Welcome to non-profit special event season. At least that is the case where I live. So, my partner and I have been making the rounds, and I thought I’d share some of the more unique special event ideas I’ve seen throughout the week. Today, we’re talking about TWO very special and unique special events put on by the Boys & Girls Club of Rochester and the Boys & Girls Clubs of the Midlands (Omaha, NE). Tomorrow we’ll wrap up all of this event mania with a post on how to replicate some of these unique ideas from the last few days back home at your agency.
For 10 years, the Boys & Girls Club of Rochester has built a unique special event fundraiser they call “A Chair Affair”. While I have never attended, I’ve heard lots and lots about it from staff and volunteers throughout the years. In a nut shell, local (and even not-so-local artists) decorate a wide variety of chairs, and the Club invites donors to bid on them in both silent and live auction formats. Click here to check out some of this year’s interesting selections.
As I have done the last few days with other special events, I’m going to offer my observations on what I see in a “just the facts ma’am” format:
- I see a sold out event and hear lots of chatter and enthusiasm!
- The Club uses technology to promote this fundraiser. It is on their agency website. The event has a stand alone website with lots and lots of information. They use Facebook to promote this as well.
- There appears to be many revenue streams woven throughout this event including: sponsorship opportunities, tiered ticket sales for VIP vs general admission, and different auction formats including silent, almost-silent and live)
- There appears to be a FUN theme, and this year’s theme revolves around a Masquerade Ball concept. There is unique event logo every year that matches the theme.
Please join me in congratulating this organization’s new Chief Professional Officer, Jodi Millerbernd, and her amazing event volunteers for a decade of creativity and a SELL OUT event set to go off without a hitch this Saturday!
Stock Market Challenge™
The Boys & Girls Clubs of the Midlands (Omaha, NE) runs a special event called the Stock Market Challenge™ . I will leave the explanation of this event to the Club:
“The Stock Market Challenge™ is an electric ride through the ticker tape of the stock-exchange floor! It is the most high-tech and chaotic event offered to non-profits, and is the only fundraiser that doubles as an educator for students, who will gain more insight and understanding regarding the fluctuations of the Market by participating.”
Again, here is what I see:
- Not surprisingly, this Club uses technology to create a buzz and promote participation. It’s on their website. They produced a YouTube video to promote participation and give corporate sponsors marketing impressions. Knowing this Club, I’m sure they tweeted it, talked about it on Facebook, and were very innovative with their social media approach.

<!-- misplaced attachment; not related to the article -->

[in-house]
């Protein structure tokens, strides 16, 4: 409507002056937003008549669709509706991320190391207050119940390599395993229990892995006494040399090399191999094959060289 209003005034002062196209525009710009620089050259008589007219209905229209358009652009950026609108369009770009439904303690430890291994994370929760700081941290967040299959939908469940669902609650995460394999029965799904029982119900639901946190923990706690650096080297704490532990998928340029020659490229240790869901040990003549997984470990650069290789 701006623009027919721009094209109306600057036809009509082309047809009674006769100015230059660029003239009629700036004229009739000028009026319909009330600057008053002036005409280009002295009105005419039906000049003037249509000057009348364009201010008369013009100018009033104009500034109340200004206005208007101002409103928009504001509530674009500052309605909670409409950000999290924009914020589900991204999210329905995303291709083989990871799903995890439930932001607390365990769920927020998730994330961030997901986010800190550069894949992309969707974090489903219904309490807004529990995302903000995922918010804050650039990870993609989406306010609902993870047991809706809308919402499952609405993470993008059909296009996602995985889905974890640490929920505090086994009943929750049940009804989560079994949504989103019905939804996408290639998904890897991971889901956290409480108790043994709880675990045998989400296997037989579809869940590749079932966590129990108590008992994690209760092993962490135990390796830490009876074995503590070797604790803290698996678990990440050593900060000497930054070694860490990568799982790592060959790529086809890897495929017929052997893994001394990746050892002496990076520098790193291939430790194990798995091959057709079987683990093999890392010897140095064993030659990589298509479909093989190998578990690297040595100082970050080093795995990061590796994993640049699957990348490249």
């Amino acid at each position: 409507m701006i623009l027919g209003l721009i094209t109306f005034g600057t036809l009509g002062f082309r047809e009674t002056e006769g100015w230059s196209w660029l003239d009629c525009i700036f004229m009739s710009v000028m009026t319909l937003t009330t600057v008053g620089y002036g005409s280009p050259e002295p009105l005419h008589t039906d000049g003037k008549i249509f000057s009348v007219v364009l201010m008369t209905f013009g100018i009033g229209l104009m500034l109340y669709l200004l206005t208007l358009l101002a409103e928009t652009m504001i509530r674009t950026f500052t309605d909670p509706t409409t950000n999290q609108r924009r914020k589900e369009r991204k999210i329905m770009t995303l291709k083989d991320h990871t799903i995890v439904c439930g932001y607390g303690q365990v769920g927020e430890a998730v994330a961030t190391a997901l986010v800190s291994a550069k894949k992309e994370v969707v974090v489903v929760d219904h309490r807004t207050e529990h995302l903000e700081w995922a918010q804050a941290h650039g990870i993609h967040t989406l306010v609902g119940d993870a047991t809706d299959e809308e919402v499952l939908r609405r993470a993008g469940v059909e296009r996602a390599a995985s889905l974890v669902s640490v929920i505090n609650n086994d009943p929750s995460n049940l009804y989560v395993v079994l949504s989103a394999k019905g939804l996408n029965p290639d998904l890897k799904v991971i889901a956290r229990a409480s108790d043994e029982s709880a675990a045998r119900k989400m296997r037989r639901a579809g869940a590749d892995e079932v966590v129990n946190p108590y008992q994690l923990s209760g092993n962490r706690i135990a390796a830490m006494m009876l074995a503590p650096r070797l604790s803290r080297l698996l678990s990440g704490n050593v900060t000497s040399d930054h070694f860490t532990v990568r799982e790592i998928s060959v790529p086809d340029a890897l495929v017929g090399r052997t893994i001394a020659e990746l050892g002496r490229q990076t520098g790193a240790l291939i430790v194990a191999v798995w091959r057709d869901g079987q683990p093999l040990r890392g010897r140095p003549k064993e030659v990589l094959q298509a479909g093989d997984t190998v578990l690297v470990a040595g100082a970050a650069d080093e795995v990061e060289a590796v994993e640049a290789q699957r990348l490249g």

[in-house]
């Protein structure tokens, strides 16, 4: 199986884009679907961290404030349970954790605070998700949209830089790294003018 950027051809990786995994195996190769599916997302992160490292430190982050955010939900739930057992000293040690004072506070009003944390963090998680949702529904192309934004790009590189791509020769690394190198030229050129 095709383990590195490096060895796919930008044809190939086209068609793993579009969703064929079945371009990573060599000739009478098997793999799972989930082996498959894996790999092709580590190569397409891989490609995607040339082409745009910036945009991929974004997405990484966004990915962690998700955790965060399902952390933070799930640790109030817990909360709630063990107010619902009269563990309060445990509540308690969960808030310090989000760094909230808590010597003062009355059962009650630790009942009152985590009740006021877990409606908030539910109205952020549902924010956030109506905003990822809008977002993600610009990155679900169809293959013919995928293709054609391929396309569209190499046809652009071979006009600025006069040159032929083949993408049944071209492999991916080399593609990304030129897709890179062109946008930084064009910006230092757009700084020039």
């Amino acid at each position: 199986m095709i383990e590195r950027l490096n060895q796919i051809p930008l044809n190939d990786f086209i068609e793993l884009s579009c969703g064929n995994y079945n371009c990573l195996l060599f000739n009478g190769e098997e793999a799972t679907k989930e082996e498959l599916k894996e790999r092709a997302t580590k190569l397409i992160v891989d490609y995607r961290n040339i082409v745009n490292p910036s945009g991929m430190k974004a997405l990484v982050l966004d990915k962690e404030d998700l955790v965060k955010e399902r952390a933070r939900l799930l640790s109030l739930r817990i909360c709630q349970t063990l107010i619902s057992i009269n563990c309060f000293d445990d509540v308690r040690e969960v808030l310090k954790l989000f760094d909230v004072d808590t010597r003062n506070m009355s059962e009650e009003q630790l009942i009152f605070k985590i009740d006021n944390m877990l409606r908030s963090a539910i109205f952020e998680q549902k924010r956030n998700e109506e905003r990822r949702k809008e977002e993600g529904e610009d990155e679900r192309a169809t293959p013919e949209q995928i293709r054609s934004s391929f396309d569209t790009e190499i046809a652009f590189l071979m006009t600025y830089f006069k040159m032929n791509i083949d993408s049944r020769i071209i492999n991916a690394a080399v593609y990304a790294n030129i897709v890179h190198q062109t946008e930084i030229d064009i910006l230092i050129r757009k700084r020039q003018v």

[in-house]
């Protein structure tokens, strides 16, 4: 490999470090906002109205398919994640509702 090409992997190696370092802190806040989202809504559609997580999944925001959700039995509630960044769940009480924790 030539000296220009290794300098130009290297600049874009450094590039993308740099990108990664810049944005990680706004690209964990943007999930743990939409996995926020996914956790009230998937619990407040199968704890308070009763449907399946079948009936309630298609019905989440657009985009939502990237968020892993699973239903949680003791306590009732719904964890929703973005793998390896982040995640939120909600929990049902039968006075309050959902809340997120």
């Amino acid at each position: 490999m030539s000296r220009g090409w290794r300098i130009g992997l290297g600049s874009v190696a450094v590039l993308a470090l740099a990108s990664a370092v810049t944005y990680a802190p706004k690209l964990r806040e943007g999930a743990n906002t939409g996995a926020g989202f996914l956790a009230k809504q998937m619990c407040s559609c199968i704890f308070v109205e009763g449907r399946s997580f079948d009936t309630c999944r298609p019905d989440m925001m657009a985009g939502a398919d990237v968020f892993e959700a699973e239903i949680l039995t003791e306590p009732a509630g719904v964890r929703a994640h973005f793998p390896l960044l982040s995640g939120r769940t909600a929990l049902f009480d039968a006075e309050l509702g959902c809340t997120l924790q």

- As with all of the events we’ve looked at this week, there appears to me multiple revenue streams tied into the event (e.g sponsorships, price of admission, etc).
- There is a myriad of sponsorship levels with tiered benefits tied to marketing, room placement, and advantages in the stock market game.
- The biggest and most refreshing thing I see with this event is that it is seamlessly woven into the fabric of this organization’s MISSION! Club kids are assigned to corporate teams. Kids learn about the stock market. Donors get to interact with the kids. Donors get to help teach kids a thing or two about investment.
It doesn’t get much more mission-focused that this. Congratulations to the Boys & Girls Clubs of the Midlands for amazing outside-the-box thinking on this unique special event!
So, this week I’m trying something different. Rather than spell out what I think the “lessons learned” and “best practices” (or not so best practices) are around special event fundraising, I thought I’d turn that opportunity over to you. What struck you as interesting? What takeaway lessons do you see? What best practices were used? Did anything about this event make you nervous? If you’re intimidated and don’t want to critique a fellow agency, please feel free to share best practices (or lessons learned) that your non-profit agency uses during the implementation of your events?
Please scroll down and use the comment box found below to answer any and all of the these questions.
Here’s to your health!
Founder & President, The Healthy Non-Profit LLC